Later it dawned on me what I had really done. I had tried to suppress an idea --an act of censorship. Censorship, of course, is what people do who are not sure they are right. Totalitarian states do it, and the Inquisition did it. It is the weapon of the liar and the usurper, the corrupt and the power-hungry. Censorship, as opposed to argument, is contrary to the search for truth. I don´t mean to say that censorship is unheard-of in science, because it most certainly is not. Scientists are human and subject to human passions. But science has an advantage over political or religious systems of belief, where censorship is common --that its criteria for truth or falseness are clear, and shared by most scientists (the criteria include reproducibility of results and consistency of explanations, among others). The best way to challenge ideas is with ideas. My deed, although inspired by the noblest sentiments (as I’m sure the author of the little book is convinced his own deeds are), was reprehensible and childish.

And then again... The author wasn´t there for me to argue with. With the mass media gone over to the cranks, scientists are reduced to guerrilla tactics. We can´t speak out as they can, and most scientists will not upset their schedules to take part in the war effort. What could I do? I was feeling frustrated. (And please don´t go telling me that maybe so were Hitler, Stalin and Torquemada.)

Tuesday, September 8, 2009

The Minds of Cranks

(I wrote this piece in 1997, but much of its content still holds, so here it is)

My friend Miguel Alcubierre is a researcher at the Max Planck Institut für Gravitantionsphysik, in Germany. Several years back he wrote a brief paper showing that, contrary to widespread belief, it is possible to travel faster than light without infringing the laws of relativity. The paper brought him some notoriety among physicists and sci-fi buffs, but particularly among scientific cranks. One of the chief aims of every self-respecting crank is to debunk the theory of relativity (and, of course, evolution). Miguel gets e-mail from the crackpot fringe on a regular basis. He says he has no time for them, so I asked him to forward them to me.

Scientific cranks are not just any kind of crank. They are usually curious and hard-working, sometimes even bright, and without exception completely innocent of the methods of science. Many cranks, I believe, are the possessors of scientific minds gone stale for lack of rigorous training. They believe that all that rings true to them must actually be true, and they cling fiercely to their prejudices. They are absolutely confident that all that glitters must be gold. Cranks think hard and come up with ideas, like scientists; but unlike true scientists they have an unrelenting faith in common sense.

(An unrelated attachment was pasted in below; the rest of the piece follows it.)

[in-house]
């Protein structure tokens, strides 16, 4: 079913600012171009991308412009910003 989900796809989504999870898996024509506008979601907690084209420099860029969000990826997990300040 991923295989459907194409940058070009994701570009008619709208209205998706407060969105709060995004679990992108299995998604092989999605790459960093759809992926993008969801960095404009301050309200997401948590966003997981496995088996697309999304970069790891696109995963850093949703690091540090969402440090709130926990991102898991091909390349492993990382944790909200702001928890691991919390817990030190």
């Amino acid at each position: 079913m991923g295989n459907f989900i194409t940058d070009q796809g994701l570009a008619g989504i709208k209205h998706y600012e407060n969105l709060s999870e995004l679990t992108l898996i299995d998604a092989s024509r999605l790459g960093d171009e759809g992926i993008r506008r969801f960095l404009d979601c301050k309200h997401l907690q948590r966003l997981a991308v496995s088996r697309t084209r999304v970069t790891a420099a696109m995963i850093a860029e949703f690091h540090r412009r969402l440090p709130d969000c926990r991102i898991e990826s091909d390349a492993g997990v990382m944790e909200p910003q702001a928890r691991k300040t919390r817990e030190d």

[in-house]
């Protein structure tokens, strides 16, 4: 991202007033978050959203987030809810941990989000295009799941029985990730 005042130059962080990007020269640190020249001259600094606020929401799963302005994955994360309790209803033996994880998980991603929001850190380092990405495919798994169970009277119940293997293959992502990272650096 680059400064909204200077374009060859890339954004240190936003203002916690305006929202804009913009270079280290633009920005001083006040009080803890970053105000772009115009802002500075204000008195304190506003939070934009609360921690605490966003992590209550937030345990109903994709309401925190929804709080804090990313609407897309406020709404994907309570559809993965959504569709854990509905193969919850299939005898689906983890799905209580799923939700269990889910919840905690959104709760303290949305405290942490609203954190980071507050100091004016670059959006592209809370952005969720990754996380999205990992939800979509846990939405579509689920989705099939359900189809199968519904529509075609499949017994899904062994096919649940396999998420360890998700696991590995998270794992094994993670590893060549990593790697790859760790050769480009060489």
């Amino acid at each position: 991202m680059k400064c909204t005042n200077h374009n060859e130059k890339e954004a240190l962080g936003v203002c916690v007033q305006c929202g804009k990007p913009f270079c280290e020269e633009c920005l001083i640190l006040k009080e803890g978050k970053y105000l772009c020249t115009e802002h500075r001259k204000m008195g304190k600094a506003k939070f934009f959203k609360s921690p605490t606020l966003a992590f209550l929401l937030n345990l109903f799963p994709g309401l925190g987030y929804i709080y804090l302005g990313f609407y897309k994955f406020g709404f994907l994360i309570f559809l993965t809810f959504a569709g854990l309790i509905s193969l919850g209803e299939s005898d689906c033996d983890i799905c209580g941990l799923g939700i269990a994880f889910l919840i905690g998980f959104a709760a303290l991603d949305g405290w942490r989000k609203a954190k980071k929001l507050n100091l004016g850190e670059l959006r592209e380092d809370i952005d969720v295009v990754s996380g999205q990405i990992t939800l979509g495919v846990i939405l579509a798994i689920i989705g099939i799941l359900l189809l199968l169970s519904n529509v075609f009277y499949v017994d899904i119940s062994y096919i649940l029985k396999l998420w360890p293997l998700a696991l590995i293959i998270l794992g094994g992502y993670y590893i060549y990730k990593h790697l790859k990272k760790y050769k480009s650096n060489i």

Unfortunately for them, common sense --that invaluable aid in everyday life-- has proven a very poor guide for scientific discovery. As early as the sixth century BC, the Greek philosopher Parmenides attacked common sense, calling it “that heart devoid of the tremor of truth.” Syrian-born historian Ikram Antaki writes: “Common sense is the locus of our prejudices, where thought is reduced to its inertia (...) it provides ready-made answers; it inhibits and conditions our reflexes; it fabricates and channels our reactions (...) (common sense) is like the minimum wage of intelligence.” The investigation of the natural world has produced countless results that challenge common sense. Who would have thought, before Einstein, that an object’s mass increased as it moved faster? Or that it is possible to slow down time by moving at great speed? Still, these strange ideas are true in the sense that every experiment to test them has yielded positive results.

Why is common sense so unreliable in science? Common sense was a faithful guide to our forebears for thousands of years. We evolved it as a response to the world as perceived by our senses. But our senses are limited. Our eyes, for example, are sensitive to only a tiny portion of the electromagnetic spectrum. There are many more kinds of light than we perceive. The same applies to our hearing. We detect sound only in a limited range of frequencies. We should expect, then, that common sense is valid only in the realm of everyday experience. Scientific inquiry, however, routinely takes its partisans far from everyday experience. The physics of atoms seems very unnatural, but that is because our idea of what’s natural was forged among objects trillions of times larger than individual atoms. And the physics of objects moving at close to the speed of light is extremely weird, but then again, we don’t usually encounter such speeds on the Periferico.

Miguel’s cranks write with disarming confidence. In a way, I envy them. Their zeal and even their venom come from the certainty of being right. I wish I could be that certain of being right just once. But I guess I’m too far gone down a path where simple certainties dissolve. Don’t pity me, however. My simple certainties have dissolved into endless wonderment, and I think I know which one is best.